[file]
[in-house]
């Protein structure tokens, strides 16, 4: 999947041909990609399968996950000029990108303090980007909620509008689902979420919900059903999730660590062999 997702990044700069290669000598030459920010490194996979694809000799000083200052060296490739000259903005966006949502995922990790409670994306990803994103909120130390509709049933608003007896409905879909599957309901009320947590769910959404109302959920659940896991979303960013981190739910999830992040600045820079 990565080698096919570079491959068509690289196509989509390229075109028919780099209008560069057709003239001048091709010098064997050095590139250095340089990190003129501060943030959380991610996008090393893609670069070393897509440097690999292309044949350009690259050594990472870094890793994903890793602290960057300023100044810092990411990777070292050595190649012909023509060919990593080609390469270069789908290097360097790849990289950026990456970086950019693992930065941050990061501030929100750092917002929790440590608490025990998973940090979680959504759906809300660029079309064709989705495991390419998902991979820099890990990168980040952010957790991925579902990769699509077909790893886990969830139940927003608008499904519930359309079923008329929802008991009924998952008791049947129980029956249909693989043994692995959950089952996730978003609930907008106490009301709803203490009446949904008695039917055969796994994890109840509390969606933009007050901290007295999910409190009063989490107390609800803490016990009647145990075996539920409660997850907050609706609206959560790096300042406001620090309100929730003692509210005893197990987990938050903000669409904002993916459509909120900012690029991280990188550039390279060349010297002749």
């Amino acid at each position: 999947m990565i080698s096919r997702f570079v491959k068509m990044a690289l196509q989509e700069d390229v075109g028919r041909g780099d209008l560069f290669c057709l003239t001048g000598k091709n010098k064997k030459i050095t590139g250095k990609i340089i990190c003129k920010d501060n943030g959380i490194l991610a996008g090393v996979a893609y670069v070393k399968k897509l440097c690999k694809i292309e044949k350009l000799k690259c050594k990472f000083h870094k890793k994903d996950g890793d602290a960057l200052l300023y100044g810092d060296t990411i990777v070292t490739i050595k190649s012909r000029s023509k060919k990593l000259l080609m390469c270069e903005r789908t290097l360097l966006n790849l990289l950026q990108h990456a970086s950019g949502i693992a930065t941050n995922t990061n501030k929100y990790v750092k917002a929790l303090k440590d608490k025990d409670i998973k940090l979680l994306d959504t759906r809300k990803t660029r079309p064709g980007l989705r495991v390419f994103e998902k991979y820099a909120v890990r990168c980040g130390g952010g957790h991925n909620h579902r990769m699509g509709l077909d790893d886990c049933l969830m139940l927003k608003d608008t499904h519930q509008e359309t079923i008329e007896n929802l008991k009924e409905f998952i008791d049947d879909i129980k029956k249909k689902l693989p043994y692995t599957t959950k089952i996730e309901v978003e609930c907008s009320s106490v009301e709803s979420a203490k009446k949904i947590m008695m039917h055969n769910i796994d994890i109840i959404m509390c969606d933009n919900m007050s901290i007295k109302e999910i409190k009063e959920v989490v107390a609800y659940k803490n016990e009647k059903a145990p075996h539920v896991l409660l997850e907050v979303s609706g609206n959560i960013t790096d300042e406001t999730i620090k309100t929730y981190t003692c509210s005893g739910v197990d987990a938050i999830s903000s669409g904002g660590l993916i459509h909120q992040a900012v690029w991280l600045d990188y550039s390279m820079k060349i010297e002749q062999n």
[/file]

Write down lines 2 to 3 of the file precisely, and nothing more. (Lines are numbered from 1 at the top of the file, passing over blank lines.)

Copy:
């Protein structure tokens, strides 16, 4: 999947041909990609399968996950000029990108303090980007909620509008689902979420919900059903999730660590062999 997702990044700069290669000598030459920010490194996979694809000799000083200052060296490739000259903005966006949502995922990790409670994306990803994103909120130390509709049933608003007896409905879909599957309901009320947590769910959404109302959920659940896991979303960013981190739910999830992040600045820079 990565080698096919570079491959068509690289196509989509390229075109028919780099209008560069057709003239001048091709010098064997050095590139250095340089990190003129501060943030959380991610996008090393893609670069070393897509440097690999292309044949350009690259050594990472870094890793994903890793602290960057300023100044810092990411990777070292050595190649012909023509060919990593080609390469270069789908290097360097790849990289950026990456970086950019693992930065941050990061501030929100750092917002929790440590608490025990998973940090979680959504759906809300660029079309064709989705495991390419998902991979820099890990990168980040952010957790991925579902990769699509077909790893886990969830139940927003608008499904519930359309079923008329929802008991009924998952008791049947129980029956249909693989043994692995959950089952996730978003609930907008106490009301709803203490009446949904008695039917055969796994994890109840509390969606933009007050901290007295999910409190009063989490107390609800803490016990009647145990075996539920409660997850907050609706609206959560790096300042406001620090309100929730003692509210005893197990987990938050903000669409904002993916459509909120900012690029991280990188550039390279060349010297002749």
């Amino acid at each position: 999947m990565i080698s096919r997702f570079v491959k068509m990044a690289l196509q989509e700069d390229v075109g028919r041909g780099d209008l560069f290669c057709l003239t001048g000598k091709n010098k064997k030459i050095t590139g250095k990609i340089i990190c003129k920010d501060n943030g959380i490194l991610a996008g090393v996979a893609y670069v070393k399968k897509l440097c690999k694809i292309e044949k350009l000799k690259c050594k990472f000083h870094k890793k994903d996950g890793d602290a960057l200052l300023y100044g810092d060296t990411i990777v070292t490739i050595k190649s012909r000029s023509k060919k990593l000259l080609m390469c270069e903005r789908t290097l360097l966006n790849l990289l950026q990108h990456a970086s950019g949502i693992a930065t941050n995922t990061n501030k929100y990790v750092k917002a929790l303090k440590d608490k025990d409670i998973k940090l979680l994306d959504t759906r809300k990803t660029r079309p064709g980007l989705r495991v390419f994103e998902k991979y820099a909120v890990r990168c980040g130390g952010g957790h991925n909620h579902r990769m699509g509709l077909d790893d886990c049933l969830m139940l927003k608003d608008t499904h519930q509008e359309t079923i008329e007896n929802l008991k009924e409905f998952i008791d049947d879909i129980k029956k249909k689902l693989p043994y692995t599957t959950k089952i996730e309901v978003e609930c907008s009320s106490v009301e709803s979420a203490k009446k949904i947590m008695m039917h055969n769910i796994d994890i109840i959404m509390c969606d933009n919900m007050s901290i007295k109302e999910i409190k009063e959920v989490v107390a609800y659940k803490n016990e009647k059903a145990p075996h539920v896991l409660l997850e907050v979303s609706g609206n959560i960013t790096d300042e406001t999730i620090k309100t929730y981190t003692c509210s005893g739910v197990d987990a938050i999830s903000s669409g904002g660590l993916i459509h909120q992040a900012v690029w991280l600045d990188y550039s390279m820079k060349i010297e002749q062999n």